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Review: Tom’s Midnight Garden

Gareth B. Matthews

Tom's Midnight Garden

Review of Tom’s Midnight Garden by Philippa Pearce (New York: Dell, 1979).  Originally published in Thinking: The Journal of Philosophy for Children 3(1): 3.

John Wisdom has helped us to see that sometimes philosophy is the enterprise of checking to see whether some attitude we have to this or that is ”well placed.” Thus a philosopher may ask whether an attitude towards the universe as something ensouled, or guard­ed, or created, is a well-placed attitude. Again, a philosopher may consider whether it might be appropriate to think of a person one hasn’t seen for many, many years as a descendent of the earlier person one knew so well.

Tom’s Midnight Garden concerns our attitudes towards time, mutability and people much older, or much younger, than we. It asks us to consider whether the attitudes we have are well placed.

In the story Tom is sent to stay with an uncle and aunt while his brother re­covers from the measles. In exile Tom learns, accidentally, that he can escape the tedium of his surroundings by slipping out at midnight into a Victorian garden; in the garden he can enjoy playing with a little girl named “Hatty.”

The world of the midnight garden is peculiar in several ways. In it Tom is invisible to many people around him, though not, fortunately, to Hatty. Then there are peculiarities about the time of that world. From the perspective of our world things that take place in that world take no time at all. Moreover, Tom finds on successive visits to that world that, although sometimes Hatty is actually younger than she was on his previous visit, mostly she gets much older each time around. At the end of the story Tom meets Mrs. Bartholomew, the reclusive landlady who lives in the flat at the top of the house and discovers that she, in fact, is the Hatty with whom he has played each night of his stay.

At the structural base of this sensitive and engaging story lies an asteismus. The author has taken the cliché, ‘she lives in her past,’ and given it as nearly literal an interpretation as possible. The idea is that Mrs. Bartholomew spends much of her time, especially at night, and especially in her dreams, reliving her childhood. She does this in such a way that Tom is able to stumble on the world of Mrs. Bartholomew’s childhood and to play with her, in her past.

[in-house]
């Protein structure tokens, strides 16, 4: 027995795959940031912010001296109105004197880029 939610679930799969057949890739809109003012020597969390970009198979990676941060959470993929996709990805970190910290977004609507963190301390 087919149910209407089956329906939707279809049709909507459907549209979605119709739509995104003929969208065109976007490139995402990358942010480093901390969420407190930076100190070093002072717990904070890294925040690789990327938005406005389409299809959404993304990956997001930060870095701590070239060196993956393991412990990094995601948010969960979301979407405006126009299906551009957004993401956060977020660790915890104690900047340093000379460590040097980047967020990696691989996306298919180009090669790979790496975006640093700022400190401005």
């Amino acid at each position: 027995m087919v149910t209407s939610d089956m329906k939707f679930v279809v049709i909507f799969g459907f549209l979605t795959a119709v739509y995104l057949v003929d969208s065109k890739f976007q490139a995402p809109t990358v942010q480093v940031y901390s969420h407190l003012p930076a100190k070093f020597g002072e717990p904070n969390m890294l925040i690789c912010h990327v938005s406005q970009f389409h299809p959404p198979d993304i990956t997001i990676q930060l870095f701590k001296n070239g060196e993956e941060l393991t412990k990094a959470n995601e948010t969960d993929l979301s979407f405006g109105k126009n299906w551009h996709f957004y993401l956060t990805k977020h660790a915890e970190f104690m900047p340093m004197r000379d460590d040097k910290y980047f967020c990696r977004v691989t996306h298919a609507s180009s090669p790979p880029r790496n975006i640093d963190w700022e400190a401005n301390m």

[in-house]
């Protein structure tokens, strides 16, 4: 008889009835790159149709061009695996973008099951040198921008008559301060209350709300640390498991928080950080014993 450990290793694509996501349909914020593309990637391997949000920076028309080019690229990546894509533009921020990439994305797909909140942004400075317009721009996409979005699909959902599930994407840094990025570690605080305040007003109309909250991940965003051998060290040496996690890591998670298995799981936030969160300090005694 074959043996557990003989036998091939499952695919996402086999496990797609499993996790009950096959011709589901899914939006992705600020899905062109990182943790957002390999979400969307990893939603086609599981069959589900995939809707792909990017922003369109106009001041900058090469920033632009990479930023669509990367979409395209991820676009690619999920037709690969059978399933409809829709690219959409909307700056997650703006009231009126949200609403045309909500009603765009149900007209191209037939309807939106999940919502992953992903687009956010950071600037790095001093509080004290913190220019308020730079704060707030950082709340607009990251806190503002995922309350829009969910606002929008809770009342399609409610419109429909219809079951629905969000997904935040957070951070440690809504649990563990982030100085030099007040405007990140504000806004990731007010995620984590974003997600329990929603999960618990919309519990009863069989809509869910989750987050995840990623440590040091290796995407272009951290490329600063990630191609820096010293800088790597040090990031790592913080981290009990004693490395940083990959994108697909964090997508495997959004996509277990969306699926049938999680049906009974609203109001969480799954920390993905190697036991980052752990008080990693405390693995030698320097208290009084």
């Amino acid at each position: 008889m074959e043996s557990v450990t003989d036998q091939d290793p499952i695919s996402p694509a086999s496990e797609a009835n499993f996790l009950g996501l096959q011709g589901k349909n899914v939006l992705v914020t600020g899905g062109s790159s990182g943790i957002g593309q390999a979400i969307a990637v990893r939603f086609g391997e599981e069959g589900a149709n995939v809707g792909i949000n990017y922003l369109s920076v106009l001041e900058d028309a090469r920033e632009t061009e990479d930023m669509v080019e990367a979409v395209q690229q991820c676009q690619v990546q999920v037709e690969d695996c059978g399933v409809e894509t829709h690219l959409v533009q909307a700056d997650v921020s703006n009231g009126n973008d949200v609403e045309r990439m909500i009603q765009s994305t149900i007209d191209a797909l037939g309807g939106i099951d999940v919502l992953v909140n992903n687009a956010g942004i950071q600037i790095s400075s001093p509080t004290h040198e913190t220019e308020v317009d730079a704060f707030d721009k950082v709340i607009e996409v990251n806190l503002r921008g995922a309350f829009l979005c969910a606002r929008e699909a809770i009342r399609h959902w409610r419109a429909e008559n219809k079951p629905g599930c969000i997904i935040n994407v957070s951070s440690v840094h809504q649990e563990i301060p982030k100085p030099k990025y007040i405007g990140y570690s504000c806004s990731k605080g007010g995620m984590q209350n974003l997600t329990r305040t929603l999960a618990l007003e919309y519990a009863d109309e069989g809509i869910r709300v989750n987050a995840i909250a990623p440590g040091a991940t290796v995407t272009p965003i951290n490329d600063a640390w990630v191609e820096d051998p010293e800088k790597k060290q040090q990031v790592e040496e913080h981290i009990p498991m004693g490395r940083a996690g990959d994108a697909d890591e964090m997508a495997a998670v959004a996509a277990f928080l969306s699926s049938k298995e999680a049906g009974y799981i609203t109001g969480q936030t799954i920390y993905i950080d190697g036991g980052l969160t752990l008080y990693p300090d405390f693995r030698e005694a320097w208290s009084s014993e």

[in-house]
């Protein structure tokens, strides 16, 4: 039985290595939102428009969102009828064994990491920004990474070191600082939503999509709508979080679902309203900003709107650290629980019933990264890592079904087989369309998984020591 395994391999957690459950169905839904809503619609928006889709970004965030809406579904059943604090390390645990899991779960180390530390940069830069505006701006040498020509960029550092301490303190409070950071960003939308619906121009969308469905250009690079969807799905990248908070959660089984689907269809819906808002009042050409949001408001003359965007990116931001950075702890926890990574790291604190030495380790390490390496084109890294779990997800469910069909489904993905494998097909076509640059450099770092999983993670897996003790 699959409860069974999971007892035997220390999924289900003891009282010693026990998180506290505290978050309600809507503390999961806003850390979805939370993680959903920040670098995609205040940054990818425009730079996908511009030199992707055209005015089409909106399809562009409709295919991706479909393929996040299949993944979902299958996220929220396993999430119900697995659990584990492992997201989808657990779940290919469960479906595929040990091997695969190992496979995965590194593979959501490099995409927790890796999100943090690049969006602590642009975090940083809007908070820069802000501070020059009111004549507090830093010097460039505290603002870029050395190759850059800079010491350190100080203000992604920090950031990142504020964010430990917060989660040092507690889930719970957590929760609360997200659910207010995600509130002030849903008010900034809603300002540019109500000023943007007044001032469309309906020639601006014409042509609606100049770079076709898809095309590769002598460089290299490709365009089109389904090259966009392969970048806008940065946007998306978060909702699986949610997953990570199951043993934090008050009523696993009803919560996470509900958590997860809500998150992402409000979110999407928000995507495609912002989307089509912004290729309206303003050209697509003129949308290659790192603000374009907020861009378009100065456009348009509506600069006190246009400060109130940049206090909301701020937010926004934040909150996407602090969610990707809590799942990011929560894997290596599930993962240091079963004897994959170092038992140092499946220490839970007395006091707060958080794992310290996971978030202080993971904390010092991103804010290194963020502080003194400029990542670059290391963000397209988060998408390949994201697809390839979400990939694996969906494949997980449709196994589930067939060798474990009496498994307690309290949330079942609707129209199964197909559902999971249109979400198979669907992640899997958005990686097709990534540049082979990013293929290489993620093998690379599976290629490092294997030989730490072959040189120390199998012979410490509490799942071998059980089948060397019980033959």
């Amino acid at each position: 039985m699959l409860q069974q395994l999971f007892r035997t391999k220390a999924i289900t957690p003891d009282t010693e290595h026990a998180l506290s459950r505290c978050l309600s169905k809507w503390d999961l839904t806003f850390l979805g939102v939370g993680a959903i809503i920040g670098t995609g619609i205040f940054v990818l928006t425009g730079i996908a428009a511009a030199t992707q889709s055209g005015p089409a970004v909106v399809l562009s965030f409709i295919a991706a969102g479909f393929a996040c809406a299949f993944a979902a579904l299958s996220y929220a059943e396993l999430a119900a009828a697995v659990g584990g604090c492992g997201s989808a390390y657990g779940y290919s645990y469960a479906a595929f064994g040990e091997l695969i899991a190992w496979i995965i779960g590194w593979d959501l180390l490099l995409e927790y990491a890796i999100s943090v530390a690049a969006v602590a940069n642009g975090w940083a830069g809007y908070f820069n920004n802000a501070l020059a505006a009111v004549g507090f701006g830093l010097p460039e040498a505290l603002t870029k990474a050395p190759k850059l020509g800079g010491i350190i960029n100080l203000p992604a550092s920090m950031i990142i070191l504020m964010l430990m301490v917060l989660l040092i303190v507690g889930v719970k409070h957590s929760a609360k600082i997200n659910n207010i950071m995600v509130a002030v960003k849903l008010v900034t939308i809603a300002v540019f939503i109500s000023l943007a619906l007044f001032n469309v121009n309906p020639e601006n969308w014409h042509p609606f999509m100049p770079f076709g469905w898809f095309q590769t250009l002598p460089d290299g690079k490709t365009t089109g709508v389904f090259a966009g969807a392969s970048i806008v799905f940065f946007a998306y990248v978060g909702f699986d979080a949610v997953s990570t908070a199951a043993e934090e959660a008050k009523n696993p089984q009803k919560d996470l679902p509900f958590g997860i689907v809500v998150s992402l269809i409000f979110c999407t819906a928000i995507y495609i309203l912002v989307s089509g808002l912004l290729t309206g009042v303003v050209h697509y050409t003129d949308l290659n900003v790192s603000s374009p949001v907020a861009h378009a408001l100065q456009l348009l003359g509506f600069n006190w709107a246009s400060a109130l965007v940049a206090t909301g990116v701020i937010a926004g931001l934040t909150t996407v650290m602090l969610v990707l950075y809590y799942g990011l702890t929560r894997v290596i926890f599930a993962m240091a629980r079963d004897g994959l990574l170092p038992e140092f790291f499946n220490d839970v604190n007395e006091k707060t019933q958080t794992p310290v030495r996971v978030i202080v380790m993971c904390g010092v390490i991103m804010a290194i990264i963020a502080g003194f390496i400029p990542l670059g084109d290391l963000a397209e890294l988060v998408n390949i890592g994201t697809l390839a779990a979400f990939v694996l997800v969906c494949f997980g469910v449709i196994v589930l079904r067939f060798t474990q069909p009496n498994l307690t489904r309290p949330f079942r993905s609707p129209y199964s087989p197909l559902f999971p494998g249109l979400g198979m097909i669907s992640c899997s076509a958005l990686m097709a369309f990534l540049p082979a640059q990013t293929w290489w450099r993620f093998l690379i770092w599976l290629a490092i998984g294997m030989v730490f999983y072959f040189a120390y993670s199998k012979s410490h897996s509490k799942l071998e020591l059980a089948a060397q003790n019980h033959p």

In part Tom’s Midnight Garden is an exploration of the ultimate reality of time. In part it is an effort to get us to look for the little girl in the old woman and the grown-up in the little girl. We tend to see ourselves and others as though we and they were essentially young, or essentially middle-aged, or essentially old – as if Grandma had gone through life as an 82-year-old. But suppose that we, like Tom, could visit Grandma’s childhood. What attitudes might we have to her then? We might come to think of the relations our life histories bear to those of others about us as accidents of birth; we might be encouraged to explore the possibilities of friendship and companionship across vast differences of age.

In the story’s final scene Tom and Mrs. Bartholomew say their goodbyes with stiff politeness. Tom descends the stairs slowly. Then, impulsively, he turns and bounds back up the stairs, two steps at a time. As his aunt later de­scribed the scene, “they hugged each other as if they had known each other for years and years, instead of only having met for the first time this morning.” She added: ”There was something else, too,… although I know you’II say it sounds even more absurd … Of course, Mrs. Bartholomew’s such a shrunken little old woman, she’s hardly bigger than Tom, anyway; but, you know, he put his arms right round her and he hugged her good-bye as if she were a little girl.”